Friday, July 20, 2012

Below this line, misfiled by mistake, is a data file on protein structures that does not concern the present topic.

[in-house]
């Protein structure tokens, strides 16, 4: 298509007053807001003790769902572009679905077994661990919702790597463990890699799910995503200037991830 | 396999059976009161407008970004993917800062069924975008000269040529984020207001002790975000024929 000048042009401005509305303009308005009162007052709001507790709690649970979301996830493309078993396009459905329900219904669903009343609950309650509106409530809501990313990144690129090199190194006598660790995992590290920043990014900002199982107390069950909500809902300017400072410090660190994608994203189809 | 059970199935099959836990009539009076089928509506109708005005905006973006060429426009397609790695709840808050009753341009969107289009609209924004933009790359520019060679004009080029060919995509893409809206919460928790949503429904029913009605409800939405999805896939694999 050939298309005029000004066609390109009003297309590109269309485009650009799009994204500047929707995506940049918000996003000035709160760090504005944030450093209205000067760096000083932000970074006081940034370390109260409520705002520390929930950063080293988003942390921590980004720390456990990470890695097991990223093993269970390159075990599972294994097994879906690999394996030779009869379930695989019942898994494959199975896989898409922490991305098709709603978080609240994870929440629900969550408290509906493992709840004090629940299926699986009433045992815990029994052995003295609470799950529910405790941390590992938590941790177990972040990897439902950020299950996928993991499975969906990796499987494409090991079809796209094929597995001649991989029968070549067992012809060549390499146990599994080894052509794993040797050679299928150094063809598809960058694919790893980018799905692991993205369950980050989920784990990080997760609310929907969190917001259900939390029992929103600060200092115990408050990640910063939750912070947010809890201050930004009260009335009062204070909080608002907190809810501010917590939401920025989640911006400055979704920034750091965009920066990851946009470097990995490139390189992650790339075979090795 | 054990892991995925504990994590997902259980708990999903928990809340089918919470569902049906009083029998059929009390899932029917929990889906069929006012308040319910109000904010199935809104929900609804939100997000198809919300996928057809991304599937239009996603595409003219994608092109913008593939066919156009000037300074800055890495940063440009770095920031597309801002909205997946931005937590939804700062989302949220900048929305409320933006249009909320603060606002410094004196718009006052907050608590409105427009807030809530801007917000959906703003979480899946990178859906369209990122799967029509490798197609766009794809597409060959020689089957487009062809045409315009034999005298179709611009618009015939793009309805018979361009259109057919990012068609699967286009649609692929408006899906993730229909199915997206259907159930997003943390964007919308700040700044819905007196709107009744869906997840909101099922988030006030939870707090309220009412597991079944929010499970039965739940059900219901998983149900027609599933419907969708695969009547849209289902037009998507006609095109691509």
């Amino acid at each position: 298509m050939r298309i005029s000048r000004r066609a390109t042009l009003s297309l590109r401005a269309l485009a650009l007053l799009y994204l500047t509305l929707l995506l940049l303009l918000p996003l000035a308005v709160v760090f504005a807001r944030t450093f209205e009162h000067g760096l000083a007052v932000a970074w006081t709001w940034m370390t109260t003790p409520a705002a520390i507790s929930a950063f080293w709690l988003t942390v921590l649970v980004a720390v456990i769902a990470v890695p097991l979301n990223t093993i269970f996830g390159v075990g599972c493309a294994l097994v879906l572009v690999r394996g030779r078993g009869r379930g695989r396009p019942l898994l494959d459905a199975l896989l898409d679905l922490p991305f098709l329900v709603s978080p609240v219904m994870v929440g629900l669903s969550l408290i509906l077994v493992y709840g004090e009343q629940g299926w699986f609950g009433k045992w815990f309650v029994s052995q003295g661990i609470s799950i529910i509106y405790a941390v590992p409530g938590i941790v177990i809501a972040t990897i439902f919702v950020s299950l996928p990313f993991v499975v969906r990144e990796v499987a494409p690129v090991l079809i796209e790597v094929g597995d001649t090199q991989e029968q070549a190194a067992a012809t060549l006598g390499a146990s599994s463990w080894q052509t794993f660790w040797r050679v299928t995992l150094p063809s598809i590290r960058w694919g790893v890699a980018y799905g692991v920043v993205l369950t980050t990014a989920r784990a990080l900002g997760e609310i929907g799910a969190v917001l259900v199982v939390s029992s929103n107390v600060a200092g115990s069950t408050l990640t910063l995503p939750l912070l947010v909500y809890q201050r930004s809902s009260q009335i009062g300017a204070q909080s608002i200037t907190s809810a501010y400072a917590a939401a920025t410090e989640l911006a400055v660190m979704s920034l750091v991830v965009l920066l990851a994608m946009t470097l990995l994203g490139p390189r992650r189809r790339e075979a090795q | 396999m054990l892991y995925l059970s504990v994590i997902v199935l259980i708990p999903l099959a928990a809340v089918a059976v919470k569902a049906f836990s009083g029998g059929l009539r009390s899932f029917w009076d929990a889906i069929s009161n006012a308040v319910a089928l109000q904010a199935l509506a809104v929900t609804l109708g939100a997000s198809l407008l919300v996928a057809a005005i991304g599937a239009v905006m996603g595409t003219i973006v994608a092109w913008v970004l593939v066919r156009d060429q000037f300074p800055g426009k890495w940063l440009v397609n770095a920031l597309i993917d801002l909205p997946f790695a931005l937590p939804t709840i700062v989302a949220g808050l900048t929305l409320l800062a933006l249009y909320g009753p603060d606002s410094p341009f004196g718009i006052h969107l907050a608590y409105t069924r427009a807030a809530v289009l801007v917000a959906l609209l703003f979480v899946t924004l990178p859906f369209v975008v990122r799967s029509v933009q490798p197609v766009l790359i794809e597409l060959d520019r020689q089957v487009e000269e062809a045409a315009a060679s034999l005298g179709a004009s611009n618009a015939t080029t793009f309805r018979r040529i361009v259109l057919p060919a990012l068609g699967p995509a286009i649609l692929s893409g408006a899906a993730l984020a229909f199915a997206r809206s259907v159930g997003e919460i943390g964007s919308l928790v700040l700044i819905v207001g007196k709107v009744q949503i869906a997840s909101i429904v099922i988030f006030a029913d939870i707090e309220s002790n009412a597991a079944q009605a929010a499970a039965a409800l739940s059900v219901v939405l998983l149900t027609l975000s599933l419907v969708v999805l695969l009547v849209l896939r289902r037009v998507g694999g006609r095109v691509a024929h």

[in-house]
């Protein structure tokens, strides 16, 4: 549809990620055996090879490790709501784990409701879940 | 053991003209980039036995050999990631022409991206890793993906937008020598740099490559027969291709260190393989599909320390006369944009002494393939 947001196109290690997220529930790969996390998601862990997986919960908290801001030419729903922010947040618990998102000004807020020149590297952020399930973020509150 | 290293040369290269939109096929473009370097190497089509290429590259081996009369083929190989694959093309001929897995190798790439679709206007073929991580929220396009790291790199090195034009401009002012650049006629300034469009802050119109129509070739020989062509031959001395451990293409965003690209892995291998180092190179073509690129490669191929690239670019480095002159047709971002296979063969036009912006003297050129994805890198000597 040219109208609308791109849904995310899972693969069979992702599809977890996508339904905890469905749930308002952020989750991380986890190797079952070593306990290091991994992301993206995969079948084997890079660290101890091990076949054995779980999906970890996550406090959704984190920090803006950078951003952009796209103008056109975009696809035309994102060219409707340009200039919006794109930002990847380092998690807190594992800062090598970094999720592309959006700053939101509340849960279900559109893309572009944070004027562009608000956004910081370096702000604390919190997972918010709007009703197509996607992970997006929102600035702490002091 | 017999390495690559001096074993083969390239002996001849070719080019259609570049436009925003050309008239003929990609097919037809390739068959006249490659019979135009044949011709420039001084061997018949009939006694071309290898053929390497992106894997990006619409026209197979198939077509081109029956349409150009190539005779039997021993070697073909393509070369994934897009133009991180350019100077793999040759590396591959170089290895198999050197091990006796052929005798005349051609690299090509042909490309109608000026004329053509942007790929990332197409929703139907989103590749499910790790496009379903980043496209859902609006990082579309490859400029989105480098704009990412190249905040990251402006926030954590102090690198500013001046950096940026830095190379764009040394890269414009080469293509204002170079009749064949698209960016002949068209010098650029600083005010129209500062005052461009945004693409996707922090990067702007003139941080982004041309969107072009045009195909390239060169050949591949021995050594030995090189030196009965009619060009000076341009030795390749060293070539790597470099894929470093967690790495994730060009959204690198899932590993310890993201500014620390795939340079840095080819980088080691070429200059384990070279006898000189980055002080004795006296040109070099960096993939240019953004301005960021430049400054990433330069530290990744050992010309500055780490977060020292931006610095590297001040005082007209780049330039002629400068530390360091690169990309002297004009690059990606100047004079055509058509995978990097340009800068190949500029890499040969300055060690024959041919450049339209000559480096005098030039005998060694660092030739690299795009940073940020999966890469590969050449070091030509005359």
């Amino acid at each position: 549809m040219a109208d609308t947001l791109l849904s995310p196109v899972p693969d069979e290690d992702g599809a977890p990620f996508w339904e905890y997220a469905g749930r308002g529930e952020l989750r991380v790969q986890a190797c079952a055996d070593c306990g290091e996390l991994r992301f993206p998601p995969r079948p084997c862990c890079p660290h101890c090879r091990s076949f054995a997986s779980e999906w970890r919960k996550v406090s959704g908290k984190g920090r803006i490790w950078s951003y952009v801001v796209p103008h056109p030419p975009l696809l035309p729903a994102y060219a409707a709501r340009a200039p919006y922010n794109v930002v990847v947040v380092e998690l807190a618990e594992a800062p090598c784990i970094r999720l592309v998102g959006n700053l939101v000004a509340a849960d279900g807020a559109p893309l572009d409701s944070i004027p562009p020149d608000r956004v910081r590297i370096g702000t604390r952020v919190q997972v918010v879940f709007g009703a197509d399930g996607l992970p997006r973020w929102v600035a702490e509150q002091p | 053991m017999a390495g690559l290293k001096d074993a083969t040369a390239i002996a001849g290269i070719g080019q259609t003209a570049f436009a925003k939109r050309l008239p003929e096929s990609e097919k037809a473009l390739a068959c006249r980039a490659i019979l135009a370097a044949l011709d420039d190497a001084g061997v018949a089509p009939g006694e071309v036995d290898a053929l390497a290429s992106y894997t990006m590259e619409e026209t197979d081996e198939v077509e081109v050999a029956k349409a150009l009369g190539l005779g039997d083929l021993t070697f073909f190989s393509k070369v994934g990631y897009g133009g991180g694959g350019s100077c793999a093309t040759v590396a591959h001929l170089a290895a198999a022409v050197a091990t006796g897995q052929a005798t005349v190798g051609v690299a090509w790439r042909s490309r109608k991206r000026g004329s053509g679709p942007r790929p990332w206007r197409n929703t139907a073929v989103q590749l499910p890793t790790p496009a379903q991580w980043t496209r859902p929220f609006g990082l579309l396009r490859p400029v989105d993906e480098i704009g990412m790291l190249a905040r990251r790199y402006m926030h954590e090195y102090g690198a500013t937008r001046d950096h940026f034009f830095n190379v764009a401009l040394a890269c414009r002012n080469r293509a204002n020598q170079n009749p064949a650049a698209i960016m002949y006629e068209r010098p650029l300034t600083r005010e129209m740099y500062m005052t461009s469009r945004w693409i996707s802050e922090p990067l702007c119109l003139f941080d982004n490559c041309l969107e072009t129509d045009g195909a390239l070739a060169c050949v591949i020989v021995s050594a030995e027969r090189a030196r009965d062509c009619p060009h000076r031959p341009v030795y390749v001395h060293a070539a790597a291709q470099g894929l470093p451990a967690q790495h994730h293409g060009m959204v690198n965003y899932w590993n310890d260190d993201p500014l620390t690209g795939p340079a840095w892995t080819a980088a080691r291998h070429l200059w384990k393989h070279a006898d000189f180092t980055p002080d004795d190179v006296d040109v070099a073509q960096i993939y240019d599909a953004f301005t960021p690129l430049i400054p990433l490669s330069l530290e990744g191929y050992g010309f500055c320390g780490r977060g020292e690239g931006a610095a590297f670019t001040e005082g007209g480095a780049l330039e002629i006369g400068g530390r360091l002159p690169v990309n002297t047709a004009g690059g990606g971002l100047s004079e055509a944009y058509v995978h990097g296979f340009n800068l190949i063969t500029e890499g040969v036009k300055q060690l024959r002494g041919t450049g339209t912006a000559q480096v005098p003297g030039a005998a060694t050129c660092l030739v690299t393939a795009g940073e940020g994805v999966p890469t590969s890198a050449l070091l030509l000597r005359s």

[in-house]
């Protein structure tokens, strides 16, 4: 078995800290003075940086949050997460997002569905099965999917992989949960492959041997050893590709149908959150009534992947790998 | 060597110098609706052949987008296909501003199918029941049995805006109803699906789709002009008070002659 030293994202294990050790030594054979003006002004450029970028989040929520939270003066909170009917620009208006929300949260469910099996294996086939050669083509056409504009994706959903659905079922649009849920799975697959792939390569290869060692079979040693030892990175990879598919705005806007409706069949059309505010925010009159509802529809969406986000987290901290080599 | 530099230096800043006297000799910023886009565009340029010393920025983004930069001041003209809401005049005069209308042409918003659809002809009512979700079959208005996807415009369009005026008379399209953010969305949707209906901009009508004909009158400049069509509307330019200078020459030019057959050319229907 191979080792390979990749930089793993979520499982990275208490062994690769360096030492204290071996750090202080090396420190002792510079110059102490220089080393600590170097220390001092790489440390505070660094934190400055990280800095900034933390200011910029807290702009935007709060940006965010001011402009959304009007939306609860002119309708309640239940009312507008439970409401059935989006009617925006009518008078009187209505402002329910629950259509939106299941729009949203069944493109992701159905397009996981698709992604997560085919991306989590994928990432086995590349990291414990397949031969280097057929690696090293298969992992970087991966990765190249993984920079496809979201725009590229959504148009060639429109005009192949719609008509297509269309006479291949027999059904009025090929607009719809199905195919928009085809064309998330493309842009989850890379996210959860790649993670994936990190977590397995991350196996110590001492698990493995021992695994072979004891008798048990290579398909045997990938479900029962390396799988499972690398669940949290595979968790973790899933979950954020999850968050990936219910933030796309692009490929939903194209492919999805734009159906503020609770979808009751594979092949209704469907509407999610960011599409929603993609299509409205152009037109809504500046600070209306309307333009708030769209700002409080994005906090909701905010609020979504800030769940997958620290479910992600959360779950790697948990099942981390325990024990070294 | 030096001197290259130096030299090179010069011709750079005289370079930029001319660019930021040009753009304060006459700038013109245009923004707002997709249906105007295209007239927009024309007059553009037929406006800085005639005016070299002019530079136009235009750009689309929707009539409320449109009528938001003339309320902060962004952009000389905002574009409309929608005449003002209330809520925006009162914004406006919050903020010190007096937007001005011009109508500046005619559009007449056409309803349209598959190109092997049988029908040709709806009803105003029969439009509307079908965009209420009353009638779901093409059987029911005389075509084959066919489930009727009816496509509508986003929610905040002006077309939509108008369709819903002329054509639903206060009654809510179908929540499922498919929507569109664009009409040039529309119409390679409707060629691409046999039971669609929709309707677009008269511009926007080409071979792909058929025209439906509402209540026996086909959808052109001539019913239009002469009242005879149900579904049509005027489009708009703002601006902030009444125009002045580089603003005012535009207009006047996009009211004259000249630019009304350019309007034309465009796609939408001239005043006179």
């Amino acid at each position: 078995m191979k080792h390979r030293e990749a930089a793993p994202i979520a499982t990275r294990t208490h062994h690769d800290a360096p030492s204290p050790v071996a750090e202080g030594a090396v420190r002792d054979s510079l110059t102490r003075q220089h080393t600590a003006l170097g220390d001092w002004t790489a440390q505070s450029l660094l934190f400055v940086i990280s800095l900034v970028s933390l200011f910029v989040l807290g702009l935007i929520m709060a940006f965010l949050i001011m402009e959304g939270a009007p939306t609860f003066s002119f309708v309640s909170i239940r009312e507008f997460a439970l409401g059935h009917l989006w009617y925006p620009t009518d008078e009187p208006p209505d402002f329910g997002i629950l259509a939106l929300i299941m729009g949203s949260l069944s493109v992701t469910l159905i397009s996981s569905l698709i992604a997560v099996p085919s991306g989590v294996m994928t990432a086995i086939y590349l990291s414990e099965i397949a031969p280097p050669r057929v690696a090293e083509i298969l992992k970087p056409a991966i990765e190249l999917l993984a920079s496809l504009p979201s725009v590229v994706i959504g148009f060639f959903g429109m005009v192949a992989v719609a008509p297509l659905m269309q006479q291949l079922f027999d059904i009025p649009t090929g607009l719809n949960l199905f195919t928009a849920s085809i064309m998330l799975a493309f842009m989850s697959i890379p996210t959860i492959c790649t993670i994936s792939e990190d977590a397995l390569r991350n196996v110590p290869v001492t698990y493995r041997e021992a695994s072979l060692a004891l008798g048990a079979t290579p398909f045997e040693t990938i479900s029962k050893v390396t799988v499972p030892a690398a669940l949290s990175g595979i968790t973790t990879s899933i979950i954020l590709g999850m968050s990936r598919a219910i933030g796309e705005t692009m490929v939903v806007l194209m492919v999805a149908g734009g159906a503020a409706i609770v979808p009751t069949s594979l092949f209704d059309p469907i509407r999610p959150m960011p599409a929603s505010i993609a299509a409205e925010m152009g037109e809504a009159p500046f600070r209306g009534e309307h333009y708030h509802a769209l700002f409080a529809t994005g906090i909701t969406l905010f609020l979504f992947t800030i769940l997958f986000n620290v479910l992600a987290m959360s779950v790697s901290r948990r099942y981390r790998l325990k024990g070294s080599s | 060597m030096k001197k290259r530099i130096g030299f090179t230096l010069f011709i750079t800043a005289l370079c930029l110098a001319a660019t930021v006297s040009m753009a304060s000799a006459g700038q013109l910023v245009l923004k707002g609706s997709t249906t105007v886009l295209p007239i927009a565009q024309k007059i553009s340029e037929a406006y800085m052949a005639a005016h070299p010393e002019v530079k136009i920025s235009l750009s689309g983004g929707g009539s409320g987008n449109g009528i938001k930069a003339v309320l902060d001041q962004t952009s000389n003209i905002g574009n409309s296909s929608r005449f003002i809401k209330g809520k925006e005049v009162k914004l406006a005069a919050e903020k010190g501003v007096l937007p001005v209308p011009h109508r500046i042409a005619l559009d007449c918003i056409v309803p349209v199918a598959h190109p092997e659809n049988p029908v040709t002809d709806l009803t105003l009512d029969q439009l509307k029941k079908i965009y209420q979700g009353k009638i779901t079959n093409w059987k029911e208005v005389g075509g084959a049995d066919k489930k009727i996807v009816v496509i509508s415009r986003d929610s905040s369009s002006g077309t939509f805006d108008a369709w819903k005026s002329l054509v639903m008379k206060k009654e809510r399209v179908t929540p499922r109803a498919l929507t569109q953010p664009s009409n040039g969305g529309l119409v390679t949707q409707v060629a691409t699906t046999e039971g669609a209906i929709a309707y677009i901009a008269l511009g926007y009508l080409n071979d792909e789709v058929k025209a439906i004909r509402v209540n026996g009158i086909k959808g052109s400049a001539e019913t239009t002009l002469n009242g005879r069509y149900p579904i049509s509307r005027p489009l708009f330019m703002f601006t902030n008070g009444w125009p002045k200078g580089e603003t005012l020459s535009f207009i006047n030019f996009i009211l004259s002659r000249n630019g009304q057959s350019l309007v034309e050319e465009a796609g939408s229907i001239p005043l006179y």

Neoteny is a term used by evolutionary biologists to refer to the tendency of a species to retain juvenile traits well into adulthood. Stephen Jay Gould felt that neoteny was a morphological characteristic of home sapiens. But the term also resonates beyond biology. For instance affluent Americans experience a longer adolescence than their less privileged counterparts in other cultures. The responsibilities of marriage and career are often delayed since they're not totally necessary for survival. Affluence leads to choice. Because one has time and money, one looks for the best mate and the most rewarding career, with subsistence and concerns about the actual survival of the species becoming secondary to self-realization. Movies from Mike Nichols’ The Graduate to Todd Solondz’s recently released Dark Horse reflect a condition of surfeit that perpetuates regression and retards developmental growth. This is not to glamorize poverty or the plight of those who endure subsistence level conditions. It’s to recognize that the paradox of increased productivity is that it inevitably leads to a kind of entropy. The same attrition  occurs when people use computers and calculators which take away the ability to write, think and calculate. Homo Ludens, man at play, is finally so infantilized by his freedom that he loses the evolutionary sweepstakes, sharing the fate of once vibrant languages like Yiddish, Ladin and Ladino which whose existence is threatened from lack of use.

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